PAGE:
As I was nestled at my computer far from the action, he prepared an incredible meal of scallops that melted in your mouth! The sauce was made of apricot & orange with some honey mixed in with a dash of A-1 sauce, balsamic vinegar and a few other ingredients that when placed on the scallops and put in your mouth burst with unbelievable flavor! I was Quite Impressed! He placed the three scallops on a bed of mixed lettuce & radicchio that made the scallops look like a flower coming out of its leaves! Beautiful! Then the green beans, that had been sautéed in garlic & shallots complimented the entire meal.
I can’t wait for the next “Sustainable Seafood Meal!”
A bit about knives:
Here’s a picture of my three favorite knives, all bought at restaurant supply stores instead of department stores or kitchen specialty shops. They are made by Forschner and feature Victorinox stainless steel blades, the same blade as in a Swiss Army knife. The Fibrox/Nylon handles are easy to keep clean, a critical factor if food safety is important to you. They are far less expensive than the name brands that are touted as being the best, and if you did a survey, I bet you would find far more Forschner knives in professional kitchens than any other brand.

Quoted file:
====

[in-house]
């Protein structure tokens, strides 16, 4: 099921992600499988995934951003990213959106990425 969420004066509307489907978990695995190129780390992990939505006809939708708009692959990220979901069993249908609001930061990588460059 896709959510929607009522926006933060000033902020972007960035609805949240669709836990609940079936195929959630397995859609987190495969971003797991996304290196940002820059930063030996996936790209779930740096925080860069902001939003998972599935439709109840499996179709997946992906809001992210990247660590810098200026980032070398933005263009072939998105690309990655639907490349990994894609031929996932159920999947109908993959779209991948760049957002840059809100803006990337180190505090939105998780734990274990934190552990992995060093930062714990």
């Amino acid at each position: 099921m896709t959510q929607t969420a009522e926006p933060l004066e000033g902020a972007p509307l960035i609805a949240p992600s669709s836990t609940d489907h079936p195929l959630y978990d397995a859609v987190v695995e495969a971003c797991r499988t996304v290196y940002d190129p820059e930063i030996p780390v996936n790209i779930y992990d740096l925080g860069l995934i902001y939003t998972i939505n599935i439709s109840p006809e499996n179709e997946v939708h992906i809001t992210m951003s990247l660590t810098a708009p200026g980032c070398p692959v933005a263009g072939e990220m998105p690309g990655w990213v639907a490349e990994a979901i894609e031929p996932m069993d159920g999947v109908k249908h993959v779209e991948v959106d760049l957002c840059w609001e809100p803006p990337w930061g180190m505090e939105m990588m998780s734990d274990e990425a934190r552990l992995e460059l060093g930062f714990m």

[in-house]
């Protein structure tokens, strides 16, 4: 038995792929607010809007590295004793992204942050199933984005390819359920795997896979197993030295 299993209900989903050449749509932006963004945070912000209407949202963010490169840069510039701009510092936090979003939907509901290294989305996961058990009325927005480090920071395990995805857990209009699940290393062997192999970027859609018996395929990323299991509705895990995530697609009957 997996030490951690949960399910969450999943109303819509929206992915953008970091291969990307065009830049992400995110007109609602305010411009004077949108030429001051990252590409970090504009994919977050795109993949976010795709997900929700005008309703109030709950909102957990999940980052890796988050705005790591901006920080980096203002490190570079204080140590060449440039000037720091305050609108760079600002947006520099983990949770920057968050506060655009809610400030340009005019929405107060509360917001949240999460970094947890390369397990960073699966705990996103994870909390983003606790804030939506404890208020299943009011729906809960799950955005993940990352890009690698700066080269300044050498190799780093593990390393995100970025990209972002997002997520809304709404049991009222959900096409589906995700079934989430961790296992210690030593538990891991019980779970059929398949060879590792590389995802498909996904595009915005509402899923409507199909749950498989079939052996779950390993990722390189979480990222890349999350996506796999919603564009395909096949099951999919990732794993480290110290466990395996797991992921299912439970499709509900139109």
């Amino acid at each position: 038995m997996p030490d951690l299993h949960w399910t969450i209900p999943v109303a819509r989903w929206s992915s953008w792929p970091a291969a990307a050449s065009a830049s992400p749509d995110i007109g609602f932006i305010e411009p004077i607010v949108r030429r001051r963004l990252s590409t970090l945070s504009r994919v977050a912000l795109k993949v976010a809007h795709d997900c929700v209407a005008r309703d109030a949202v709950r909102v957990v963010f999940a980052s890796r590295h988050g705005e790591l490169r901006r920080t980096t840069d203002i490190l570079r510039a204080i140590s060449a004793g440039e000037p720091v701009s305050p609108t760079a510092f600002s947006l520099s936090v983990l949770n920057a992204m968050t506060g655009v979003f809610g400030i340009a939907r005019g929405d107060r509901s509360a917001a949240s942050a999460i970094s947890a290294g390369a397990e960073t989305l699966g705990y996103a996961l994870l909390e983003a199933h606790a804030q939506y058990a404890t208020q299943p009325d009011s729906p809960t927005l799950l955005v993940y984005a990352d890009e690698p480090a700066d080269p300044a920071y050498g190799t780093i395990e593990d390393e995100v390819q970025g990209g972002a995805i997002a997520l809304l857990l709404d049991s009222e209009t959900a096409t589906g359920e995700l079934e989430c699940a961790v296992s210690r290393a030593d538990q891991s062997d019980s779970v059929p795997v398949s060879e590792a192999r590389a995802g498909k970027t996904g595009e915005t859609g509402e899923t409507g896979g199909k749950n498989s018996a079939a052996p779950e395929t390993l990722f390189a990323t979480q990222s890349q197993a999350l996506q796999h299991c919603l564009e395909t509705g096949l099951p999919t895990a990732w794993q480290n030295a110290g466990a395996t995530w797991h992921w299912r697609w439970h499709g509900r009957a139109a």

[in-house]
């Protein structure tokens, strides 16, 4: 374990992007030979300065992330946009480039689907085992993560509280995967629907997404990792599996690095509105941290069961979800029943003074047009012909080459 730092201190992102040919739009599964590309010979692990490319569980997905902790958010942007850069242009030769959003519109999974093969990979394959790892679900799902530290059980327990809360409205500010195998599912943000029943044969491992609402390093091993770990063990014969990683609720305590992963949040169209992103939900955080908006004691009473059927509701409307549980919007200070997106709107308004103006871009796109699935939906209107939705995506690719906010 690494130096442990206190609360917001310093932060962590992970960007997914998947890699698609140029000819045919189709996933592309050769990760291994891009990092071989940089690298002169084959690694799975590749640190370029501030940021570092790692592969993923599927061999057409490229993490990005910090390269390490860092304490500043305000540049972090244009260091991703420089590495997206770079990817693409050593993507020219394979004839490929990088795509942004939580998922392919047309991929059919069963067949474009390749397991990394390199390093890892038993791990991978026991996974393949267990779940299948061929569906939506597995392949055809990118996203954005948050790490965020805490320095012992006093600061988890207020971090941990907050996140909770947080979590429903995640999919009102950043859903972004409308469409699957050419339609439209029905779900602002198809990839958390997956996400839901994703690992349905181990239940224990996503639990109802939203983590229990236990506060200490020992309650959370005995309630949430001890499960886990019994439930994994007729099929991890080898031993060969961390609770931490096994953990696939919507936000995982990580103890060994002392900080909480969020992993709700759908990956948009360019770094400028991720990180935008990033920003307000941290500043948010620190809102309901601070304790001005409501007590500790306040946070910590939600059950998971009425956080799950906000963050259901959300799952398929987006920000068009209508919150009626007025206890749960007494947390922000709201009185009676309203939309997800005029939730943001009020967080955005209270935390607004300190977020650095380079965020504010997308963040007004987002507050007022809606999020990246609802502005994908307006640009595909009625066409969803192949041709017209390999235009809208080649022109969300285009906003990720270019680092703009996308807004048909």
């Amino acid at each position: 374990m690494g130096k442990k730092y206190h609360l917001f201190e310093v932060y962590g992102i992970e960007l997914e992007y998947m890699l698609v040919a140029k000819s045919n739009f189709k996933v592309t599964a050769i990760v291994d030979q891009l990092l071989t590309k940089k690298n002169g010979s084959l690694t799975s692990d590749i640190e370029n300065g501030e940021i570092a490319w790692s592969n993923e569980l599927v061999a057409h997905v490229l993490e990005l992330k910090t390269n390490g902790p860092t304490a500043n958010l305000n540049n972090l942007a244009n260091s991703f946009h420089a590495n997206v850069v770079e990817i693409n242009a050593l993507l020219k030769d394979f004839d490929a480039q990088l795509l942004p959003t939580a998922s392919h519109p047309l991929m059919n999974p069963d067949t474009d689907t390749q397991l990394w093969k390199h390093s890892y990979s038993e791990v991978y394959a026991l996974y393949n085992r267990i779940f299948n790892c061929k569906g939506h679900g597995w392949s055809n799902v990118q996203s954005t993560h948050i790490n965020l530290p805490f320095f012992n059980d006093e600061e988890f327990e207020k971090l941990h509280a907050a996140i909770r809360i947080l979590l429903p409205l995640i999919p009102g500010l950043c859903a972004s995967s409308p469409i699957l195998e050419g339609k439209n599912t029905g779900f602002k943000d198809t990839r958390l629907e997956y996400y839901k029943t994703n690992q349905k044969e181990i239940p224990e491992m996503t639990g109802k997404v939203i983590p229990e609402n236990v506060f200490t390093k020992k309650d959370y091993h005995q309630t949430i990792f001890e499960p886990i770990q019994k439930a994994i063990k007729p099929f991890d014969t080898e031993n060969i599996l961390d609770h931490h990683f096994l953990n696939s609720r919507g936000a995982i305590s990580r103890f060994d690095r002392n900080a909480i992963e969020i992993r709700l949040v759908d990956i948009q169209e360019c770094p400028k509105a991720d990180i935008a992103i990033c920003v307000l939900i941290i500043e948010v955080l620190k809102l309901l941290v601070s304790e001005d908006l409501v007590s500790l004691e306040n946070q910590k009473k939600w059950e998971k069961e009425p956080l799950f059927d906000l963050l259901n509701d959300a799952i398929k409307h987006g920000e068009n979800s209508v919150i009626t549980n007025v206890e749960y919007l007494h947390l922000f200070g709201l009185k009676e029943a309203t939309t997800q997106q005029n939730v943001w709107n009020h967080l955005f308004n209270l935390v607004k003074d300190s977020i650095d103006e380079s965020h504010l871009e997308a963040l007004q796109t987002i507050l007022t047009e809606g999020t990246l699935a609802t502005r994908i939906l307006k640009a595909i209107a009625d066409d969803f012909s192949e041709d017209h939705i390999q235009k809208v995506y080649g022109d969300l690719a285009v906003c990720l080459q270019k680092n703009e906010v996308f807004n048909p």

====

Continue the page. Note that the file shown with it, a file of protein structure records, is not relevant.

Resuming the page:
All my knives are about 15 years old, and all still hold a sharp edge well. Of course they are well-cared for, living flat in their own drawer where they don’t get banged around, and none of them have ever visited an automatic dishwasher. My good knives NEVER get to work on anything but food—no opening of packages, letters, or anything of the sort.
Forschner chef’s knives come in a variety of lengths; my preference is the 10 inch model because I’m tall and like the leverage it provides. The boning knife comes in handy when working with meats and the “bird’s beak” paring knife has found more uses than I could list.